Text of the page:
“20 Minutes of Successful Niche Secrets – EPISODE 20”,

Where I Interview Ian Szabo of "Fix & Flip" and "Renos to Riches"

“PODCAST – EPISODE 20,” From Chef To Fix And Flip Expert – Ian Szabo, Author Of “Fix & Flip” And “Renos To Riches”

Glenn: Hi! It’s Glenn McQueenie, and thanks for joining me for another podcast called the 25-Minute Success Series Podcast. And today I’m pretty stoked to have a good friend of mine, Ian Szabo, join us. Ian, how are you doing today?

Ian: I’m doing great. Thank you so much for having me, Glenn.

Glenn: Great! Well I’ve just got a lot of respect and admiration for what you did, because I think you’ve really created a very spectacular niche. And I think by definition, a niche isn’t a commodity. And you’ve just struck this one niche in the marketplace that’s enabled you to probably charge more commission than other agents do, and really eliminate all of your competition. So just as we get started here, let me just give some background on Ian. Ian Szabo is with Keller Williams Energy. He works out of the Whitby office, and he’s also the author of a really, really great book that I would highly recommend everyone get or give copies to their clients, and the book’s called “From Renos to Riches: The Canadian Real Estate Investor’s Guide to Practical and Profitable Renovations.” And it’s a great book. I’ve read it. I’m actually pretty lucky because I even have a signed copy from Ian, because he’s a really big deal.

Ian: No, man. No.

Glenn: So tell me, what was the background? I know you were on TV actually quite a bit doing a lot of those reno shows, doing your book, and then you really moved into this one niche. So for our listeners, can you just give us a little background of where you were, and where you are today?


Ian: Sure. Yeah, I started out doing some basic renovations, mostly painting, and then we got picked up at a trade show for HD TV. They hired us to do some on-air and off-air work, and it just spiralled into 10 different shows and a whole bunch of episodes. And I realized very quickly as a general contractor and doing the TV stuff that I was working really hard, and really not making the money I thought I should be making, so I started flipping houses. And then when I started flipping houses, I leaned on some of the realtors to help me in the beginning, and they were saying, “Do black lamp shades and put this light there and this light there,” and I’m thinking, as a renovator, “This doesn’t make sense” and “I don’t understand.” And to be honest, the first five flips that I did, I failed at. I almost went bankrupt, to be honest with you. And you can only go back to your wife and tell her so many times, “We can’t pay our mortgage.” So I really dug down deep and started analyzing what the business was about and how I could flip houses for profit. And I used to be a chef, so I actually started applying all of the organizational models as a chef to renovations, which has never really been done before. Because I couldn’t understand how, as a chef, I’m dealing with raw products that go rotten, and contractors are dealing with the stuff that doesn’t go rotten, and they couldn’t get stuff done on time. And then it spiralled into me doing one flip a year, two flips a year, 10 flips a year, 14-15 flips a year. And then my clients, as a general contractor, started investing funds into me to do more flips, and then I decided to get my real estate license.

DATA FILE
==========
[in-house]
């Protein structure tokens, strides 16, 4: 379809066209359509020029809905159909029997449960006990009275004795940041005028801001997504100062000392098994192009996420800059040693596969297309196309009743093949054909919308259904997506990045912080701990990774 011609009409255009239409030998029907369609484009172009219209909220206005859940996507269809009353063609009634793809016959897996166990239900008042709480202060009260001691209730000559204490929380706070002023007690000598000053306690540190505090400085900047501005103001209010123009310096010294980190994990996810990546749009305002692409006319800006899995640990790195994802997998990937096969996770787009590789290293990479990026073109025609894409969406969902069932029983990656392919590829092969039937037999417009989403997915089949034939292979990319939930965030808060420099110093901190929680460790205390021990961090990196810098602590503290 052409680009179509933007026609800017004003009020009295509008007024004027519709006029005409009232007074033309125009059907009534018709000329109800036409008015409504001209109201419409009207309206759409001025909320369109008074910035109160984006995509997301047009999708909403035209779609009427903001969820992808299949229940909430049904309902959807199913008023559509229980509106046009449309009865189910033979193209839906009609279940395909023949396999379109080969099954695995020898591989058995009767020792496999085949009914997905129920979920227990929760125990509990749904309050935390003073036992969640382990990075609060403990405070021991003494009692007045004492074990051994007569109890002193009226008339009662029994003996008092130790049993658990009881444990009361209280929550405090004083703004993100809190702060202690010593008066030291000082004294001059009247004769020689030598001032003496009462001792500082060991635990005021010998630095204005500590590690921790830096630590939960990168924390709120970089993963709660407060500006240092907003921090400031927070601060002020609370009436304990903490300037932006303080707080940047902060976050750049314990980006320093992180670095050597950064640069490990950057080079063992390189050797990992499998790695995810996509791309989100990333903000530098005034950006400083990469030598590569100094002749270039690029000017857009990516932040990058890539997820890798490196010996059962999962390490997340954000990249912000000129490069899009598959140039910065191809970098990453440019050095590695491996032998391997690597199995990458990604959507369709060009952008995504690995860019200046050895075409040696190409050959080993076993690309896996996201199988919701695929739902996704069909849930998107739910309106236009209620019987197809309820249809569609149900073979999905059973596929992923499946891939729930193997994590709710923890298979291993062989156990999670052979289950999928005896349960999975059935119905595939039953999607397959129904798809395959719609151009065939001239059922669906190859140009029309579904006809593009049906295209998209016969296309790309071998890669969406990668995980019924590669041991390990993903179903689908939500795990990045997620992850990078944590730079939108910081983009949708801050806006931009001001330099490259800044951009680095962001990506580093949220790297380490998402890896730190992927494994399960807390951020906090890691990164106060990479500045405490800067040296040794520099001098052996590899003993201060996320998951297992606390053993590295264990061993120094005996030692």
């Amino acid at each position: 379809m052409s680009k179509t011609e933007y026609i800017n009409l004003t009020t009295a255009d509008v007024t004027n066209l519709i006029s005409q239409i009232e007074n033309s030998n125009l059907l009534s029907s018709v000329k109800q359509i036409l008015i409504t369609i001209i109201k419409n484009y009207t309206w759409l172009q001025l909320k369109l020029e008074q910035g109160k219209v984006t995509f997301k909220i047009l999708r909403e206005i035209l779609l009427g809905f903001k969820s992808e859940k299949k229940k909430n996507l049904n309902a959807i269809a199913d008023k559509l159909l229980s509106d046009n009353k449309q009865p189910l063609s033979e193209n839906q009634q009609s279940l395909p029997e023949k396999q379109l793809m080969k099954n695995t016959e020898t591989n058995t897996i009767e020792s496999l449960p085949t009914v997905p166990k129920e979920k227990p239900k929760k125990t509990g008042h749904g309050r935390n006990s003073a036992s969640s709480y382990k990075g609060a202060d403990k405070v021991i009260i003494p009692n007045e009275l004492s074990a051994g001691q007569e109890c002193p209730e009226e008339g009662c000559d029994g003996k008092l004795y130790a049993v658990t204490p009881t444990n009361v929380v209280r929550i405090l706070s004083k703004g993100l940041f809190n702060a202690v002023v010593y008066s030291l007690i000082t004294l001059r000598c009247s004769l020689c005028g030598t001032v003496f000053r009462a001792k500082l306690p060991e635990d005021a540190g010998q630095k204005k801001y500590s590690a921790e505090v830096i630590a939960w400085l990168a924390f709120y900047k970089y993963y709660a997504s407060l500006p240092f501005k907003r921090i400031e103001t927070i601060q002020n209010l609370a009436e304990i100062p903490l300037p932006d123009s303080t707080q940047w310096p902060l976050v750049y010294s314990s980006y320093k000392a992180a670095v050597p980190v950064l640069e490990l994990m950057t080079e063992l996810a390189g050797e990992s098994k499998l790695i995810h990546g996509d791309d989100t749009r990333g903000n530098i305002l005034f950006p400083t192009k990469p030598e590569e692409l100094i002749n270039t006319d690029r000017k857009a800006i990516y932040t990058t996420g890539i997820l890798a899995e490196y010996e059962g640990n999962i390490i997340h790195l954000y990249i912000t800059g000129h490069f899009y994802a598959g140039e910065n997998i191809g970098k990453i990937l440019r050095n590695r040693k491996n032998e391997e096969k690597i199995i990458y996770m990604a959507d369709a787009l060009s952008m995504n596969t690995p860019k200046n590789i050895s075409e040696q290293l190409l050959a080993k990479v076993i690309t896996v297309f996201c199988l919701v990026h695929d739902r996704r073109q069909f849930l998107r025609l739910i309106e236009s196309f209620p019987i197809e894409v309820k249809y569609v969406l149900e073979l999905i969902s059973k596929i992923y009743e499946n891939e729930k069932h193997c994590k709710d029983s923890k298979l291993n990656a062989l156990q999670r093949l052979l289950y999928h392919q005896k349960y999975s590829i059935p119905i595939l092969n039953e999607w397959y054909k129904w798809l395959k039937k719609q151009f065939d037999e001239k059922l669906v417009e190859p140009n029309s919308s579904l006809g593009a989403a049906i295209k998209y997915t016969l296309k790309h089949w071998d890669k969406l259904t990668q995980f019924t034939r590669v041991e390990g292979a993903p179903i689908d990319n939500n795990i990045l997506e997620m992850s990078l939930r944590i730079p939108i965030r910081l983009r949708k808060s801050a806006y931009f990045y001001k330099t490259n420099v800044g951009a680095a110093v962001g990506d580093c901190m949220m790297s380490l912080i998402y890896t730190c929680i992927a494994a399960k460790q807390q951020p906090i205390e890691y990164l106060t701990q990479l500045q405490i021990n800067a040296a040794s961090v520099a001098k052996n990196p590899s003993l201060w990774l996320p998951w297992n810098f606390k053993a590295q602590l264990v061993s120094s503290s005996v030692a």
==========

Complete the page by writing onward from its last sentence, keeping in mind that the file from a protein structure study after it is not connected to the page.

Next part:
Glenn: Wow. And then once you got into real estate, instead of being the generalist agent that many of the agents enter this business as, you really brought your natural strengths already, and your whole “Find, fix, flip” mentality and experience. And I think you created a program called “Your Money, My Flip.” Is that what it was called?

Ian: Yeah, it came about as a pain, to be honest with you. I kept going to houses and people were like, “Well, I can’t afford to do this renovation.” And I said, “If you only did this, you’d get an extra $50,000. If you did that, you’d get an extra $100,000.” And they’re like, “Well I don’t know how to do that and I don’t have the money to do that.” So I started lending funds out through third-party renovations, and I would basically design their whole flip for them, and say, “Okay, we’re going to paint this colour in this room and this floor for that.” And before I knew it, I was getting calls from my ideal clients saying, “I want the same thing you did for my friend down the street, because they made an extra $100,000” or “They made an extra $50,000.” And it was really interesting, because it’s almost like I scratched an itch that I had for so long. Back in the day when I was flipping, I wanted my realtor to say, “Ian, this is exactly what you need to do to make the most amount of money.” And I created that whole system out of pain, and then I started offering it to my clients. And to be honest, I started out as the cliché realtor, with the nice suits and the fancy shoes. And to be quite honest – that’s just not me. I’m more of a jeans, plaid shirt and Adidas kind of guy. So I went down the normal route of being a realtor, and then I realized that’s not me, and I don’t like that guy. I need to be Ian the reno guy, or the flip guy. And once I accepted the fact that I wasn’t the flashy, fancy realtor guy with the expensive sports car, and went back to my truck and started doing what was more in line with me and what I believe in, that’s when the doors opened up and people started coming to me.

Glenn: It’s always amazing, I find, with realtors who’ll go to a training course and they’ll say, “Well, you’ve got to cold call and prospect three hours a day, and that’s the only way you’ll get successful.” Or you go to another class, and they’re like, “No, you’ve got to do this.” And then they go and try this. And I find so many of them get frustrated because they’re trying to be somebody else. And if they could only realize that if you just be yourself (everyone else is already taken) and do what you love to do with clients that you love to do it with, you’re going to be a lot happier, and the marketplace opens up for you. Wouldn’t you agree?